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Okay, just kidding. Nothing is going to happen. If I survived, so will you.
My boys - note I said boys, not girls - have been gone for about two weeks. A year ago, when the next emptied for the first time, I was ready and raring to hit their rooms and remove the detritus that had been accumulating for 18 years. The older son was tidier and his room was easier to tackle, but his brother's room? The room I affectionately called a toxic waste dump? That was another matter altogether. It was not as if I hadn't seen it before. After all, living with three members of the male species does not lend itself to tidiness.
As you can see, many portions of my house have been in, shall we say, disarray for a very, very, very long time. For eons. For eternity. Open drawers, overflowing recycling, Legos everywhere, and nasty stuff on the bathroom sink that I do not even want to think about. For some reason, they were not so amused when I photographed it and laid it out for the world to see. I still wonder what the photo processing people thought.
At any rate, the older son's room stayed pretty clean and tidy all summer. I have yet to be disturbed enough when I go in there (one accesses the attic through his closet) to make me clean it out. Every so often, however, I would go into the other bedroom, the one occupied by my younger son, just to see if the mess was real, hoping, perhaps, by some miracle from above, that a Rumpelstiltskin sort of character had spun the mess into gold. No such luck. Usually, the stench forced me back, but I persevered if only to open the window and air out the smell of whatever it was before the purge began.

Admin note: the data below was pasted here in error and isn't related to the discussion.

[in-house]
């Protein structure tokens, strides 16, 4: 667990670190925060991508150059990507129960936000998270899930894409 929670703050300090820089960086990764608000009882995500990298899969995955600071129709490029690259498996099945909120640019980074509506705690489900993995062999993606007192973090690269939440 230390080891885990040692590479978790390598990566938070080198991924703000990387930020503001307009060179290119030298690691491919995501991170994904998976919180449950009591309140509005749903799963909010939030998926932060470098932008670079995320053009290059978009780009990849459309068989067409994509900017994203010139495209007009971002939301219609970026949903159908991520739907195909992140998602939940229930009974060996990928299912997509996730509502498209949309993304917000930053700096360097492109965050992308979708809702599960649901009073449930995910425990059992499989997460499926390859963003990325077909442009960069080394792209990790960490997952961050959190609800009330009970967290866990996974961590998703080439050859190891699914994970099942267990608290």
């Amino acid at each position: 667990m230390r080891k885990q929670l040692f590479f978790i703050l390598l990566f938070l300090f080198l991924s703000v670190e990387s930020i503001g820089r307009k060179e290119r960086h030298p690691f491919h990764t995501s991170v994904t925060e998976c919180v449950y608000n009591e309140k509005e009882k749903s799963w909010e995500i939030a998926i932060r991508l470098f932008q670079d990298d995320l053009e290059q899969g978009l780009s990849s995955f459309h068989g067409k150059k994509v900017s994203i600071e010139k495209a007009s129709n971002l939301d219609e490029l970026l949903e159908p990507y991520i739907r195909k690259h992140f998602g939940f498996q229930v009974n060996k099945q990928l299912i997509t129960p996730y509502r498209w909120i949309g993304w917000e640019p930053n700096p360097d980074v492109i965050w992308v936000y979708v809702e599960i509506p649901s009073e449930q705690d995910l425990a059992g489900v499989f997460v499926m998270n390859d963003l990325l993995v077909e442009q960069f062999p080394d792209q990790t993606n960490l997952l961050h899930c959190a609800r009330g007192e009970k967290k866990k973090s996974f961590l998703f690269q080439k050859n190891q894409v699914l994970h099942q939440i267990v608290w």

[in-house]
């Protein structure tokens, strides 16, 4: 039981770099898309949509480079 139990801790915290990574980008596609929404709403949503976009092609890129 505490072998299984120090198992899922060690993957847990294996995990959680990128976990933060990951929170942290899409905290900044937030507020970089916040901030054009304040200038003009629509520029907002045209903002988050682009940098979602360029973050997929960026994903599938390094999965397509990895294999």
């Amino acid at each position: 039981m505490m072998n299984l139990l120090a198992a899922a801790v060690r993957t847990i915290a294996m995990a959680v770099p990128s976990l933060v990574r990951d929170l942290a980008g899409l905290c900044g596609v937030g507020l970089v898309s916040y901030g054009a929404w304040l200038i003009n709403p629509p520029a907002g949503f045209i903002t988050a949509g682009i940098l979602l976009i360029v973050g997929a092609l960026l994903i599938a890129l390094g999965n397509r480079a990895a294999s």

It really wasn't so bad really, not compared to the this point last year, but it was bad enough.
For a change, the floor was actually visible and there were only a few water bottles lingering here and there. Finally, I couldn't take it anymore. The time had come. The day was here. I alerted my friends on Facebook in case something happened. They would know where to look - if they dared - should I disappear.
I went in - armed with a trash can and yellow gloves, After all, you really never know what you might find in a room previously occupied by a teenage boy.
Hmmm. Not SO bad. Trash. Clothes. Water bottles. Shoes (did he forget these?). Hangers. Empty plastic bags. One bedspread. One quilt. His top sheet? A bag of Spongebob pasta he brought back from Italy (in July of 2014) for a friend he saw almost every day this summer. A very strange triangular piece of wood with checkerboard painted on it. (That turned out to be a door stop that belongs to his fraternity.) One shelf no longer hanging on the wall. Oh, wait, make that two shelves no longer handing on the wall.
I picked up. I tided up. I washed. I rehung the shelves. When all was said and done, it was a thing of beauty.
I let my Facebook friends know that I had survived. Some asked me to come do their kids' rooms. Some remarked on the transformation. After all the accolades, I had to make a confession.
Please be aware that this apparent cleanliness is a facade. I tidied by tossing junk in the trash and clothes - clean, dirty and unknown - in the hamper. I vacuumed. I washed the sheets (but not the clothes) and made the bed. I did not remove the inch of dust or so that exists on the horizontal surfaces. I did not take down and wash the curtain. I did not look behind the bed.As you can see, we made a horrible mistake about ten years ago when we thought it would be a great idea to have a Captain's bed. This I know for sure: NEVER BUY A CAPTAIN'S BED. While cleaning and making the bed, I did not look behind this bed (that shall not be moved) into the darkness (that cannot be penetrated) where things fall and disappear (forever).
There are some things in the world I will not do and some places I will not go. Behind this bed is one of those places.
God knows what might be lurking back there. I simply do not want to know. That will be a problem for my heirs and other surviving relatives, tasked with the job of cleaning up after I am gone.
Better them than me.